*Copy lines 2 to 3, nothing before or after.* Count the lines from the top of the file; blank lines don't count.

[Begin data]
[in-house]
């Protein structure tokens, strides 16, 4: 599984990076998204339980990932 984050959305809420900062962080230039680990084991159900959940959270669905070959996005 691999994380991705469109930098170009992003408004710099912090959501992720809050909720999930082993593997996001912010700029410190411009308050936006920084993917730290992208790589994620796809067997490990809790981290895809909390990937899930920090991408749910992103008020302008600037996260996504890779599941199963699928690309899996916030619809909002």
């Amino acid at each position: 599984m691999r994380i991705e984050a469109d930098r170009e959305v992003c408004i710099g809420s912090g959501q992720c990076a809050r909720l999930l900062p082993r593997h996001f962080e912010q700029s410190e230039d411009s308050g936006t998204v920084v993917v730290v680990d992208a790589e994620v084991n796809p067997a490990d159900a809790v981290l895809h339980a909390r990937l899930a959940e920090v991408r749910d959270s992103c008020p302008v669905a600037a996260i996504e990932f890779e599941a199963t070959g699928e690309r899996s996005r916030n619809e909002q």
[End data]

């Protein structure tokens, strides 16, 4: 599984990076998204339980990932 984050959305809420900062962080230039680990084991159900959940959270669905070959996005 691999994380991705469109930098170009992003408004710099912090959501992720809050909720999930082993593997996001912010700029410190411009308050936006920084993917730290992208790589994620796809067997490990809790981290895809909390990937899930920090991408749910992103008020302008600037996260996504890779599941199963699928690309899996916030619809909002």
């Amino acid at each position: 599984m691999r994380i991705e984050a469109d930098r170009e959305v992003c408004i710099g809420s912090g959501q992720c990076a809050r909720l999930l900062p082993r593997h996001f962080e912010q700029s410190e230039d411009s308050g936006t998204v920084v993917v730290v680990d992208a790589e994620v084991n796809p067997a490990d159900a809790v981290l895809h339980a909390r990937l899930a959940e920090v991408r749910d959270s992103c008020p302008v669905a600037a996260i996504e990932f890779e599941a199963t070959g699928e690309r899996s996005r916030n619809e909002q």